Filed under: Summary
The recent winter weather event here in Norman left a nice layer cake of freezing rain ice, sleet and snow lying around for several days, with a much-needed 1.31 inches total liquid equivalent for the two day event. In fact, when I got back from a week-long trip to Miami nearly 10 days later, some ice still clung to a shady spot in the NE side of my roof.
I didn’t do much photography, though. Somehow a combination of unfavorable shift scheduling (day shifts, had to be inside during daylight hours) and lack of motivation to freeze my butt off kept me from doing much photography. Maybe next time, given a day off or two. ‘Til then, I did snap a wide angle shot of the National Weather Center building in the freshly layered and contoured snow.
This is one among many photos — some rather abstract or offbeat — that I’ve taken in and around the NWC building since it opened that I plan to post in an online gallery over the next few weeks. One of the offbeat ones had to do with the winter weather event also…
This image doesn’t seem to show much at first, but tells quite a pitiful story upon close scrutiny.
Note the dirt trail from right to left across the curving sidewalk. Also note the decapitated light canister at lower left, and the deep, snow-filled divot in the ground between that canister and the left edge of the dirt trail. Another light fixture is missing farther rearward as well; its canister can be seen lying sideways, partly buried in snow, at the base of the wall and beneath the wall-mounted light fixture.
Obviously someone (not me!) slid off the circular driveway, across the sidewalk and into the brand new landscaping, taking out two light canisters in the process. As far as I know this was the first vehicle crash to christen the new facility.
16 SEP 2006, SW KS
Skinny rotating Cbs intercepted in SW KS made for splendid sunset scenes. Convectively illuminating lightning show near HUT after dinner.
Elke, Donna and I headed NW through Woodward toward the FCST target area of “…SE-E of DDC, via NW Passage of OK” as posted on a discussion board. Some very helpful real-time information from Vince Miller (thanks a bunch for the calls, Vince!) confirmed we were on the right track, the question being what the atmosphere would yield in the most probable convective area. We measured sfc temps around Woodward around 93F, so given the dew points 66-68 F in the area, early storms would be rather high based with potential for lowering LCL with sunset’s onset. My main concern was how soon storms would form, if at all, before sunset. Vince was more optimistic, and as it turns out his suspicions were well founded.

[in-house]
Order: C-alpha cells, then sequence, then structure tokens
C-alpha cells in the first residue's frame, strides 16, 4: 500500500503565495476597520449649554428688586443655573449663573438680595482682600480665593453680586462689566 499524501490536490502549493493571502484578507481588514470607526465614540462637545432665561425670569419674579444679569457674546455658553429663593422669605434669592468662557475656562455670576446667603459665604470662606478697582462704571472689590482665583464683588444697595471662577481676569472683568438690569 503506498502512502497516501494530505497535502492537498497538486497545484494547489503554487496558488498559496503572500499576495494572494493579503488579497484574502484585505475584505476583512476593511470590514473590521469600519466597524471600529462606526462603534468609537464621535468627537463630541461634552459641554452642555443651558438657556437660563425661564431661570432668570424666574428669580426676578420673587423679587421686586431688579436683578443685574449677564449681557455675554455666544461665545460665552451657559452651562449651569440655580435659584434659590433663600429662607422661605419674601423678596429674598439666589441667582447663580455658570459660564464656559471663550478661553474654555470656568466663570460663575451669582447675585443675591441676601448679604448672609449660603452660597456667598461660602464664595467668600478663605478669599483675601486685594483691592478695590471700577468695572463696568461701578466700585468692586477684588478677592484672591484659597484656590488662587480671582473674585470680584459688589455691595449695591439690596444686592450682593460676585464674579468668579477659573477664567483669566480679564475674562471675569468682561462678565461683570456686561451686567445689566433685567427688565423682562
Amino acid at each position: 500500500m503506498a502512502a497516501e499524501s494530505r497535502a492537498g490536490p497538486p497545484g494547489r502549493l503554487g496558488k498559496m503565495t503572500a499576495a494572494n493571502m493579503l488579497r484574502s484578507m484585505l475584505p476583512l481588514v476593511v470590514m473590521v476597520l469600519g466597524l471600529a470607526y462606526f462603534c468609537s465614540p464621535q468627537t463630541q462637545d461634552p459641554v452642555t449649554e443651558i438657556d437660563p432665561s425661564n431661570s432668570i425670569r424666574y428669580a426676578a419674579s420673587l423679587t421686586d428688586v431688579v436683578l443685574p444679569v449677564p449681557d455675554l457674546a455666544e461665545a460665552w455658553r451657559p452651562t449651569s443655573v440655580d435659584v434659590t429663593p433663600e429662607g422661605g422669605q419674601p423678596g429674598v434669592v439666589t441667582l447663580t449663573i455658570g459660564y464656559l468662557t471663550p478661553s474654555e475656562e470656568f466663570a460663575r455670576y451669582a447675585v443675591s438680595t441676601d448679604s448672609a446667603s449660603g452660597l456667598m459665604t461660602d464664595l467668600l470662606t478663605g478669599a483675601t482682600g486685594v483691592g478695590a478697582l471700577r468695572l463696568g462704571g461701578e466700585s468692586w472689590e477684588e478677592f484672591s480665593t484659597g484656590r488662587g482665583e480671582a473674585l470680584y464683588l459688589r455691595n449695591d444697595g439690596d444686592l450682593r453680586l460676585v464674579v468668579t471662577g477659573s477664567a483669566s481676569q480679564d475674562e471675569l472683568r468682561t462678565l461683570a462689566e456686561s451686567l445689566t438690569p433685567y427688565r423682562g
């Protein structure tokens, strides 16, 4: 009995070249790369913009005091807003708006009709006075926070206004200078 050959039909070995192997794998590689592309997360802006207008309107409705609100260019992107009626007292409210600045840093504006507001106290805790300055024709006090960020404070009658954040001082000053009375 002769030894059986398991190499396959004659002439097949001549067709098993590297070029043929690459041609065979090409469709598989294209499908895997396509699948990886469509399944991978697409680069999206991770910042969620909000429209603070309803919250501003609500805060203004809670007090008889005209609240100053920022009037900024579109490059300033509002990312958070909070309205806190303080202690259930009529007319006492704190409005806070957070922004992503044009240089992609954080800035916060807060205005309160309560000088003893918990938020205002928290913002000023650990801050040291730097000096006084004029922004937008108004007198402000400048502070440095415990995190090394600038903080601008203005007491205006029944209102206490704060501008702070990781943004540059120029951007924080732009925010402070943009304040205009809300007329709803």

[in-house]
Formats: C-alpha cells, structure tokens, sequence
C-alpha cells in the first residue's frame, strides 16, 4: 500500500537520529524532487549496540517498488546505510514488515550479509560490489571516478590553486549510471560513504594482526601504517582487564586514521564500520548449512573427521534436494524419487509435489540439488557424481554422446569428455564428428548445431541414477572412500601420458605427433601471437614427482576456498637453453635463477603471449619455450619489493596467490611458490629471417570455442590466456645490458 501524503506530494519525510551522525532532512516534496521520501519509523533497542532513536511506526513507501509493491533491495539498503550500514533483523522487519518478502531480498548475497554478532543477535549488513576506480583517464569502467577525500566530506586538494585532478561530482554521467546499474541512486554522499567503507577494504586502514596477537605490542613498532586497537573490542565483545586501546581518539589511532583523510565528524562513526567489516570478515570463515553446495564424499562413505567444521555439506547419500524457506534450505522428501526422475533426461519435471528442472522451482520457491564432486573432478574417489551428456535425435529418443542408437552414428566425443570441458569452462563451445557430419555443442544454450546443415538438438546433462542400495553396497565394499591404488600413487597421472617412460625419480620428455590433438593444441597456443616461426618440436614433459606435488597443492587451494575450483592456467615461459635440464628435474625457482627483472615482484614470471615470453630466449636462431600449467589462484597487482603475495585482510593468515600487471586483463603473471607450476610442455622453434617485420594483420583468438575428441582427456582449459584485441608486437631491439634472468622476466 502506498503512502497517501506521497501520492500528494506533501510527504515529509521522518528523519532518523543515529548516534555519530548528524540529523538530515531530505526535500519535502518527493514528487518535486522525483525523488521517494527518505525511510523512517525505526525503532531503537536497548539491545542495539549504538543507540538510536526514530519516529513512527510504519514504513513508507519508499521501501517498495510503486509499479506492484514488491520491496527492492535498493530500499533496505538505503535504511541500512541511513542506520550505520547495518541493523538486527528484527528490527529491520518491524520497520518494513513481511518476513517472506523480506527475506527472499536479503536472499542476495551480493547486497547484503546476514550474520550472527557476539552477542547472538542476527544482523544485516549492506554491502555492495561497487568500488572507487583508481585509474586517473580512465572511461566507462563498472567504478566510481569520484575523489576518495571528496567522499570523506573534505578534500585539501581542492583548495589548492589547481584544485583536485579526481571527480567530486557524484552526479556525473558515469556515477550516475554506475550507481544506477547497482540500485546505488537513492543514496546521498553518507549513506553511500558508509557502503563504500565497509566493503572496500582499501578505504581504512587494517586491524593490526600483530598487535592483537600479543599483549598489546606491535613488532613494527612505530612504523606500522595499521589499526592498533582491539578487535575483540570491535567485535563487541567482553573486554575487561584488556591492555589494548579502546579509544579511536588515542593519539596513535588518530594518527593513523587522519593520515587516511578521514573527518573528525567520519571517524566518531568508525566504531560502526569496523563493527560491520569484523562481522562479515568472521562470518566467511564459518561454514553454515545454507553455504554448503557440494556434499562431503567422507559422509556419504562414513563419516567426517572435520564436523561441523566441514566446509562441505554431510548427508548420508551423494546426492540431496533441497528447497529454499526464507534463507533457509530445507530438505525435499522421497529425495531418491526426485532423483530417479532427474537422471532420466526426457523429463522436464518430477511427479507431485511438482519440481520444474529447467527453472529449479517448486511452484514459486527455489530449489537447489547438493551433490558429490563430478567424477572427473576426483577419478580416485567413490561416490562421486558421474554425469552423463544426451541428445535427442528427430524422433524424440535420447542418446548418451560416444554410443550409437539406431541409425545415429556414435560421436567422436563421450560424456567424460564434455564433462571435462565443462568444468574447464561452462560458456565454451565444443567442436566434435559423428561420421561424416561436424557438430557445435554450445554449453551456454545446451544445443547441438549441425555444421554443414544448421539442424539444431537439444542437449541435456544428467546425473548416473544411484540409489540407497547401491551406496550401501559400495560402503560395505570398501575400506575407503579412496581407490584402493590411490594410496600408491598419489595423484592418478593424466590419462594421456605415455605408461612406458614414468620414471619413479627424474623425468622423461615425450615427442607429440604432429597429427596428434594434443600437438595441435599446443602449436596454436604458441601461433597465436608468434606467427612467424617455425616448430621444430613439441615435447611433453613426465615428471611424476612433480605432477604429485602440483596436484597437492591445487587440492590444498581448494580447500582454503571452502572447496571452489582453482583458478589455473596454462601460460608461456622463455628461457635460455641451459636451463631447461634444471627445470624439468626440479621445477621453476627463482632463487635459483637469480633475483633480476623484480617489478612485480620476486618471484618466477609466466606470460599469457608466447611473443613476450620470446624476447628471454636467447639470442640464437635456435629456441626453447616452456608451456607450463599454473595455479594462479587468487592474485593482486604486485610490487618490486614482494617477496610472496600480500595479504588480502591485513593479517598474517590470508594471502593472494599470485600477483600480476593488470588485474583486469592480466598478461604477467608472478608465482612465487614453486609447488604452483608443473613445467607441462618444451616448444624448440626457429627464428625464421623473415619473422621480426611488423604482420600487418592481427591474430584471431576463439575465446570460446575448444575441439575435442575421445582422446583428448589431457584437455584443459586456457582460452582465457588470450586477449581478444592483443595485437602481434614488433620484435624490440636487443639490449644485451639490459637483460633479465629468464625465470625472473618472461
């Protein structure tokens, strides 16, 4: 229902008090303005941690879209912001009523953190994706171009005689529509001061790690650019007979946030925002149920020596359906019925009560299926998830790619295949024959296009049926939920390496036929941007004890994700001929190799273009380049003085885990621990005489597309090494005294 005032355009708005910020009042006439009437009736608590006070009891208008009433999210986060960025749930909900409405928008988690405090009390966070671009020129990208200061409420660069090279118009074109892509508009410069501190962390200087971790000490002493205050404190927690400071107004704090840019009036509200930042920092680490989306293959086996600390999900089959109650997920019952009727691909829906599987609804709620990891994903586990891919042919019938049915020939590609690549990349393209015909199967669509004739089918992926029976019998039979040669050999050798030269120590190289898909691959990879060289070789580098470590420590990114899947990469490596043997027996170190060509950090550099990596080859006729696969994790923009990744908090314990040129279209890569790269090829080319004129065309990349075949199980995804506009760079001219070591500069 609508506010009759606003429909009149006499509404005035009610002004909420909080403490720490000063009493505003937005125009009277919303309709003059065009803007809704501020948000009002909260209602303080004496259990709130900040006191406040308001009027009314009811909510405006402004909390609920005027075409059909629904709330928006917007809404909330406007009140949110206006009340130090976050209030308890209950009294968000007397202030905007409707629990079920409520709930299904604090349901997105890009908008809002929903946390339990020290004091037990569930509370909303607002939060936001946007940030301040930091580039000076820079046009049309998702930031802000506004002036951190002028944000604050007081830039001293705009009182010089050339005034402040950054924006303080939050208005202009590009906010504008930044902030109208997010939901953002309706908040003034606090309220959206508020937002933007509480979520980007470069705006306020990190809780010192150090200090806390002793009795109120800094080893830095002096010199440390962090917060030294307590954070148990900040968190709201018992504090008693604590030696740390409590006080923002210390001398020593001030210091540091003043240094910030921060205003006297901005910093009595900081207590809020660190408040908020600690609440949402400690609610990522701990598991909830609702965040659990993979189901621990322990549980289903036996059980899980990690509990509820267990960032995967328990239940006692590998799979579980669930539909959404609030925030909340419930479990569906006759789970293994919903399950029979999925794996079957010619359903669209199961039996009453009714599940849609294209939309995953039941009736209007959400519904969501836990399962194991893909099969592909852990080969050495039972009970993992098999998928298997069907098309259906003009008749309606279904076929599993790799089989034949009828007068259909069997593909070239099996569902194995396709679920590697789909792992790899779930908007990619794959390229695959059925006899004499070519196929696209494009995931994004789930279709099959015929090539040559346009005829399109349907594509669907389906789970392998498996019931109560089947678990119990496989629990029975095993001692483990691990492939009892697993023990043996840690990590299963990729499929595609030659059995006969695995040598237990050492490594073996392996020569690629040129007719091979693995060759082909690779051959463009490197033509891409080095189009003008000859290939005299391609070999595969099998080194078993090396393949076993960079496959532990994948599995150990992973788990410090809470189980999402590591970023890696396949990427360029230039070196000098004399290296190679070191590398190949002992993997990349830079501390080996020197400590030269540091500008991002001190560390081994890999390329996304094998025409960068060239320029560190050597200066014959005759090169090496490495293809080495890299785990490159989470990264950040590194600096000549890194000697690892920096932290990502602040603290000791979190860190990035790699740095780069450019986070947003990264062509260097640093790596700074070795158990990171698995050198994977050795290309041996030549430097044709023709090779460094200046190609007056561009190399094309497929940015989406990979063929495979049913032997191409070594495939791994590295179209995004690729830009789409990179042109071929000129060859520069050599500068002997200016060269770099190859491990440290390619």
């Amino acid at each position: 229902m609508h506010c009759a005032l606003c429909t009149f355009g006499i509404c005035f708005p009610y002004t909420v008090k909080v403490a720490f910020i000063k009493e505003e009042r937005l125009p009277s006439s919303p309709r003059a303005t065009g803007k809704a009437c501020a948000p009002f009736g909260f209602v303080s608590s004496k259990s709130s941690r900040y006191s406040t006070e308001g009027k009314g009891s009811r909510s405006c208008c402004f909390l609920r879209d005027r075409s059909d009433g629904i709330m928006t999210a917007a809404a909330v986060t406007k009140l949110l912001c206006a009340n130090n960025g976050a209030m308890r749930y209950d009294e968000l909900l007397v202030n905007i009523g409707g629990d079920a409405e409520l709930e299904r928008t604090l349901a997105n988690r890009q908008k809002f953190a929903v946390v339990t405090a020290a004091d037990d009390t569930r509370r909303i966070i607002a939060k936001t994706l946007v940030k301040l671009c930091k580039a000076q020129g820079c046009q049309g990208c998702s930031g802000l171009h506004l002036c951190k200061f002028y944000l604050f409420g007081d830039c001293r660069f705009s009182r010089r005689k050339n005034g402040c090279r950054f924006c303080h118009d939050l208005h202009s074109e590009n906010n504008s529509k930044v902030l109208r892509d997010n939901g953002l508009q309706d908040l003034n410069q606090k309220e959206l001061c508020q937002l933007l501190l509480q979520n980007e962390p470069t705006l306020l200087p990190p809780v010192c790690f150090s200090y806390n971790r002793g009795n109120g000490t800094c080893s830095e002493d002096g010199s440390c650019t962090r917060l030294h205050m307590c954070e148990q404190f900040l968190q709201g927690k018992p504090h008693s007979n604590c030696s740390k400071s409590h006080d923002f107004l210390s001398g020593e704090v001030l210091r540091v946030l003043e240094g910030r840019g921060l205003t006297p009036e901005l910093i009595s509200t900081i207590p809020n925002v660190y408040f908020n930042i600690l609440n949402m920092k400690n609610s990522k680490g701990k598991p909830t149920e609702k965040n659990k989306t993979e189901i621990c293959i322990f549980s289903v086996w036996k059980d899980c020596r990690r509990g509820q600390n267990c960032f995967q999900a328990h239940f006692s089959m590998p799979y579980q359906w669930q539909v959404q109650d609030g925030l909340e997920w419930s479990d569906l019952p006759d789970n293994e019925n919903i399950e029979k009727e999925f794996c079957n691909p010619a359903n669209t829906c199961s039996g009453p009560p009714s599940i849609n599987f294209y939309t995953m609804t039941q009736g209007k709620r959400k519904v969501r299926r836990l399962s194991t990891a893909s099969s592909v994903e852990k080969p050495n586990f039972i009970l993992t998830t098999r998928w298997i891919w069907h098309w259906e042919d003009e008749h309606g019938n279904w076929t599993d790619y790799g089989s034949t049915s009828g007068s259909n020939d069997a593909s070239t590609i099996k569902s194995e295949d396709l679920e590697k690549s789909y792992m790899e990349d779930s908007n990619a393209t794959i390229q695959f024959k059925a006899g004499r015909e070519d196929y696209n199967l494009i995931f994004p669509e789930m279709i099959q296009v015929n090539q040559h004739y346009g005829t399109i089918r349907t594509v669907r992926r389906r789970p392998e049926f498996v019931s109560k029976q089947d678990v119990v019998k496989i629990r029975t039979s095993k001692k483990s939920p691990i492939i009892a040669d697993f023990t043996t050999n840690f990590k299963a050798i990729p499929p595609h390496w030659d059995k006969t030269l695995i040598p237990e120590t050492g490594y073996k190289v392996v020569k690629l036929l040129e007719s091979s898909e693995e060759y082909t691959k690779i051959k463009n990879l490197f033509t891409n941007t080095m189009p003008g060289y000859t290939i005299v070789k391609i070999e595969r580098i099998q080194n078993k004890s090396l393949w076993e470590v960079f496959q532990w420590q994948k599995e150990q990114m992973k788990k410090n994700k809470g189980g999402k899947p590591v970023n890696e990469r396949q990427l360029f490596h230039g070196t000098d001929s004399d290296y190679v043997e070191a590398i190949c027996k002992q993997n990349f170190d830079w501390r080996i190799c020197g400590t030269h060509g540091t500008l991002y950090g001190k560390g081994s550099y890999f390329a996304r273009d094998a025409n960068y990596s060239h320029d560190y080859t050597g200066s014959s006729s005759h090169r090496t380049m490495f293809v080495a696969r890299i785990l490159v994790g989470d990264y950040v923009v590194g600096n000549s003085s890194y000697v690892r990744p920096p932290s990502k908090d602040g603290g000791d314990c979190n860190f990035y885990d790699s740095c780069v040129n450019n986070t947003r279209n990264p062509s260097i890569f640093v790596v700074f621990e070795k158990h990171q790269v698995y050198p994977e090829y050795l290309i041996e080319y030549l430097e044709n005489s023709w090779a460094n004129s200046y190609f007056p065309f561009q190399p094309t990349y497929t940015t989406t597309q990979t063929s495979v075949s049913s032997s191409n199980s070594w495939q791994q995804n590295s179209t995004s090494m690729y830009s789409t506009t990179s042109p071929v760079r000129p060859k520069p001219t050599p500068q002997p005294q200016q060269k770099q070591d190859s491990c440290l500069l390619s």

Shortly after leaving Ft. Supply and taking the Buffalo split northward, we noticed an area of agitated Cu and Tcu to the NNW, NNW of Buffalo OK, along the KS border. As we approached the state line, a small Cb erupted from the clump, which would evolve into the initial SVR-warned Edwards County storm. So far this was working out far too well — initiation right on the SW rim of the forecast target area, a tad earlier than expected but manageable strategically. What would go wrong (besides the Stevie Wonder style Pac-10 replay officiating in Eugene OR)?
The Edwards County storm’s base was visible to the NW and N, off and on, weak rotation visibly evident as it took the hypotenuse track between Sitka, Greensburg and Stafford. Meanwhile we navigated the bases and sides of the triangles, never catching up with the storm but somewhat encouraged by other development to its SW (and to our W-NW).
All convection vacillated between hard and soft towers — but mainly soft, and sometimes even see-through. Given the warm midlevel temps, this wasn’t too much of a shock. I was hoping some of the towers SW of the Edwards storm would get deeper, and they did. Too bad they wren’t wider too. The main failure mode this day was updrafts that were too skinny. Here’s a young multicell clump with crepusculars to our W near Greensburg, S of the main convective area.